Jun 5, 2019 - 4min read
It’s World Environment Day, an annual event created by the United Nations to encourage worldwide awareness and action to protect our environment. Created in 1974, World Environment Day is celebrated in over 100 countries and each year it has a different theme and host country where official celebrations take place.
This year, the celebrations are hosted by China and the theme is air pollution. Follow the action this 5th June with the official hashtag #BeatAirPollution and #WorldEnvironmentDay.
Whether you’re spending your day growing vegetables on an allotment or working 9-5 in a skyscraper, take some time this evening to explore how wonderful our planet is and what we can do to protect it with these five environmentally focused documentaries.
From endangered animals to the brutal reality of the fashion industry, these five documentaries will change the way you see the world.
From the vibrant rainforest to the icy arctic, join environmental veteran David Attenborough on a journey into the wild, meet the native animal dwellers and learn what we can do to protect the earth’s remaining wilderness areas. Filmed over four years, in 50 countries, this is a breathtaking (Netflix backed) look at the natural world.
Starring: David Attenborough
Produced By: Netflix
Why watch? For a unique insight into our breathtakingly beautiful natural world and why it needs to be protected.
Director Andrew Morgan travelled to thirteen countries to find out the truth behind fast fashion. From exploited workers to polluted water, this hard-hitting documentary introduces you to the people that make your clothes and illustrates why your £3.99 t-shirts come at a much greater cost.
Director: Andrew Morgan
Why Watch? Discover why sustainable fashion is so important by meeting the people and places behind your clothes.
If you’re annoyed about the lack of plastic straws in your local pub, this documentary will change your mind. Director Craig Leeson dives into the reality of our plastic-filled oceans, shows how plastic is harming our animals and crops, and discusses what we can do to save the sea. Watching a seal trapped by plastic can holders is upsetting, but it is a sad reality of what’s happening in our blue planet.
Director: Craig Leeson
Why Watch?Want a reason to buy a metal straw? This documentary will make you forsake plastic forever.
This self-financed 2015 Chinese documentary film by Chai Jing explores the realities of air pollution in China and the impact it is having on people’s health and wellbeing. In the documentary, Chai talks to government officials goes inside factories and implores the people to take action to promote cleaner air in the future. Under The Dome was banned in mainland China a few months after its release.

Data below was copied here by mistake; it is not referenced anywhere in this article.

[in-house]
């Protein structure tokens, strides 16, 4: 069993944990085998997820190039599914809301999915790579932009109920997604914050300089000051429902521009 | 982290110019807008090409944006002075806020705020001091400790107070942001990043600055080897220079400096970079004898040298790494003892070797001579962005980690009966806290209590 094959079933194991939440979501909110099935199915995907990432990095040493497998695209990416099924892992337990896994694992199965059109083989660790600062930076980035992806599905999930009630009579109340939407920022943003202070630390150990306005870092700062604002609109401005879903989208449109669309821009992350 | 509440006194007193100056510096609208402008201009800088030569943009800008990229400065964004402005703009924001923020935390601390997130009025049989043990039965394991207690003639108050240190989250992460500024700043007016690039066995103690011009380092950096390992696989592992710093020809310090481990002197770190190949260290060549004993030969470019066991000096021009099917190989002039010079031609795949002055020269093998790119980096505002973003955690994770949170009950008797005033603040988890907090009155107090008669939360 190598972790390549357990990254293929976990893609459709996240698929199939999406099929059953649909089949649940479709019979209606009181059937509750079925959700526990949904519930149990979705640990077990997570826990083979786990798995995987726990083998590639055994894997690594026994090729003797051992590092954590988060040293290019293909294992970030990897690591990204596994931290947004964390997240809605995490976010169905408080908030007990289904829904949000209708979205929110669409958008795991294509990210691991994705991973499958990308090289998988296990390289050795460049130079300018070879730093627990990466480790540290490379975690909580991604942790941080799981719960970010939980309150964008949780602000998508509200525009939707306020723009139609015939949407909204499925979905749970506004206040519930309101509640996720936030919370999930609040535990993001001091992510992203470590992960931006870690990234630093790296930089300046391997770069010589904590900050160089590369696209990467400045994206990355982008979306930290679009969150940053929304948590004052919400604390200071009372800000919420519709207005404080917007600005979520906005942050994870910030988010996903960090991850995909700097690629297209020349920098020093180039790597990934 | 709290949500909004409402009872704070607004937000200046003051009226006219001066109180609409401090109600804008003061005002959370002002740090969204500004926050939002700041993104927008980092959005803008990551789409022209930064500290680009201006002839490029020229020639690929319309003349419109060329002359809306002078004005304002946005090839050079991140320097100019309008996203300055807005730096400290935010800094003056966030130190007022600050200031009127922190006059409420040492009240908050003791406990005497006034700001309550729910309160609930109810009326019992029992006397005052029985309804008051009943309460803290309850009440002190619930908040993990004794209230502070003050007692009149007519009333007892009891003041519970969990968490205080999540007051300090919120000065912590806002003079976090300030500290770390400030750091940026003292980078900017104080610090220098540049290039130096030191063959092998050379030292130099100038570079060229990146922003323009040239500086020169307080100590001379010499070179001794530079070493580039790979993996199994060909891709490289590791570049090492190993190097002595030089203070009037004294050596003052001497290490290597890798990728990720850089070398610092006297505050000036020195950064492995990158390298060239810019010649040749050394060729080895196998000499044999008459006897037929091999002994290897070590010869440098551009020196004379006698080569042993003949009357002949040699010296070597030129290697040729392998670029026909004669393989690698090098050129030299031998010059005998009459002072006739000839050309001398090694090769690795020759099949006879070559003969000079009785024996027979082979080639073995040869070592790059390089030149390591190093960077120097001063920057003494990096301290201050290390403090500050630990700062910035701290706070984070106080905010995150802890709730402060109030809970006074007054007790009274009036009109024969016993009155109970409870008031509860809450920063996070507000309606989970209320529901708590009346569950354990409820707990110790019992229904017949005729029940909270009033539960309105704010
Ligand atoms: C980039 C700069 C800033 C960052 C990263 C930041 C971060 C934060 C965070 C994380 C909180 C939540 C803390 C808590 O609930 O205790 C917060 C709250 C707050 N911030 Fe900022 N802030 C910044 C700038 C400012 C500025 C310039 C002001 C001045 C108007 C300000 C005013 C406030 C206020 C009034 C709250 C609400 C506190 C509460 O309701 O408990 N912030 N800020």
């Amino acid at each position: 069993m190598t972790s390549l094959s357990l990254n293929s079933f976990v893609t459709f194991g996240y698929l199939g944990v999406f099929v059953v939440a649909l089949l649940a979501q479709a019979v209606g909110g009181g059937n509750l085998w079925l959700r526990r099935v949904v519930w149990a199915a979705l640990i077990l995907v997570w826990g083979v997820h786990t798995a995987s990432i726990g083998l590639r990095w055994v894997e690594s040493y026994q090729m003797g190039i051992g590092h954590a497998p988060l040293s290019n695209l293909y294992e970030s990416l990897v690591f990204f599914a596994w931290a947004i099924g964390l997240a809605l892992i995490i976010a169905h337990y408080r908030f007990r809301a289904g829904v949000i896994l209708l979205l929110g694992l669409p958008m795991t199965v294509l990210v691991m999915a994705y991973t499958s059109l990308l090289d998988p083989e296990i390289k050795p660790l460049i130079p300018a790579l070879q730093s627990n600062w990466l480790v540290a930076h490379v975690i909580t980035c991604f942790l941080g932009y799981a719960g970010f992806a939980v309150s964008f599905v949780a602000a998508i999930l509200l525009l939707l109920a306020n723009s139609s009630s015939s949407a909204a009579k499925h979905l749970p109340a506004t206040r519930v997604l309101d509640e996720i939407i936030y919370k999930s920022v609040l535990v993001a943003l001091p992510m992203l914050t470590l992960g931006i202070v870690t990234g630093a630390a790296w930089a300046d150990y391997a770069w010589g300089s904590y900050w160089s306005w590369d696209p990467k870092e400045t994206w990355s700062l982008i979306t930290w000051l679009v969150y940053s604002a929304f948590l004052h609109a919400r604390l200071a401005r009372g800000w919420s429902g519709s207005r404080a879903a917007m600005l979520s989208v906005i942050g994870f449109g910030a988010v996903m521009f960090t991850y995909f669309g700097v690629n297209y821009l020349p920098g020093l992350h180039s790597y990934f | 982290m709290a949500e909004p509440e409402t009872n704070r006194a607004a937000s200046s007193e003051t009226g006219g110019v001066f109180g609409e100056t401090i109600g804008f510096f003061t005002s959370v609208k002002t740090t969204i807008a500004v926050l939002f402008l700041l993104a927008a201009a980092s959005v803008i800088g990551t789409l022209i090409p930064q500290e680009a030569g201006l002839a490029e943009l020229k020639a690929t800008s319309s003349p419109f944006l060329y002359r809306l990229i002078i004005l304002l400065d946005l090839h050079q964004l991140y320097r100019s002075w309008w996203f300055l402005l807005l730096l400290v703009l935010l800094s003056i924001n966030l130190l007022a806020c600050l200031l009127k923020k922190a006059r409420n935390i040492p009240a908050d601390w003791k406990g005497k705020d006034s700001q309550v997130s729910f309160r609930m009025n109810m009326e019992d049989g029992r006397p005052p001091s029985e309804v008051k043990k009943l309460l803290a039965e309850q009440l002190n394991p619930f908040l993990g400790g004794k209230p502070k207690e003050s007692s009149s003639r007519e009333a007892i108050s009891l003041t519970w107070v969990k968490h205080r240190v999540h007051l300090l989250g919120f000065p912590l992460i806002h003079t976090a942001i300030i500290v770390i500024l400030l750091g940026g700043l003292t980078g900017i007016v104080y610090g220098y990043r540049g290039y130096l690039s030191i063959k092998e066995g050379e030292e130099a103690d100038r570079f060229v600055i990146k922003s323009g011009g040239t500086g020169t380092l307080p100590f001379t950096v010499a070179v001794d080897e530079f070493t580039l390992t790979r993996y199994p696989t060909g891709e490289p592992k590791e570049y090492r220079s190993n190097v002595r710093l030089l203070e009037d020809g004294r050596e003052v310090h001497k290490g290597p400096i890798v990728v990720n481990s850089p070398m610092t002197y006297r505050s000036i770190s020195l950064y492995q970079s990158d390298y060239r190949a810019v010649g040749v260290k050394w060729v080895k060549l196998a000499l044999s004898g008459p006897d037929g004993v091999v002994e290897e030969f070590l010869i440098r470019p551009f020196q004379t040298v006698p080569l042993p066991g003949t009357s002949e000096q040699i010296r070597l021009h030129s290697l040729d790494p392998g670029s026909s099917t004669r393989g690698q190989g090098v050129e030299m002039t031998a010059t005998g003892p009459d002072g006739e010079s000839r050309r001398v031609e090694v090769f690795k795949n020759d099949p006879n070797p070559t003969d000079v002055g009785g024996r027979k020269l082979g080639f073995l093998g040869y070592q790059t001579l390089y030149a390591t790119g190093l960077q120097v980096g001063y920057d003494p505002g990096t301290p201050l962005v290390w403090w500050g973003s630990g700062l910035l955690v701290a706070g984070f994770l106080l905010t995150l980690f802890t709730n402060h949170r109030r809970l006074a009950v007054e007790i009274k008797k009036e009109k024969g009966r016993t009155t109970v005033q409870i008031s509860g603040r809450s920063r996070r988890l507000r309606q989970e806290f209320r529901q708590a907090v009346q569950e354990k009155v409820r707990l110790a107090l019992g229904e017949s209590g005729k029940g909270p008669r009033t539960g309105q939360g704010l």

Director: Chai Jing
Why Watch? This year's World Environmental Day is hosted in China and focuses on air pollution, so what better documentary to provide context and promote action?
It may be a bit dated, but this 2006 documentary has never felt more relevant. If you were worried about last year's lack of rain and subsequent yellow grass, or this year's February heatwave, this Oscar-winning documentary will confirm your suspicions and motivate you to help save the planet before it’s too late. Join former presidential candidate Al-Gore as he lays out the truth about man-made global warming and what this means for our future.
Director: Davis Guggenheim
Why Watch? The future is literally at stake.
Our Greenest tariff not only provides you with 100% renewable electricity and 10% green gas, it also carbon offsets the remaining 90%. We do this through an inspiring project in the Kasigau Corridor of Kenya...
We’ve put together a list of 10 measures that don’t require you to buy any major additions for your home, and the most that’s required of you is to switch to an alternative product or to change certain behaviours ever so slightly...
Electric vehicles (EVs) are on the rise; current predictions suggest that EV price parity could happen as soon as 2021, and there are plenty of reports that say that running one is already cheaper than petrol or diesel cars. So we know they’re coming - but is the UK’s infrastructure ready for them?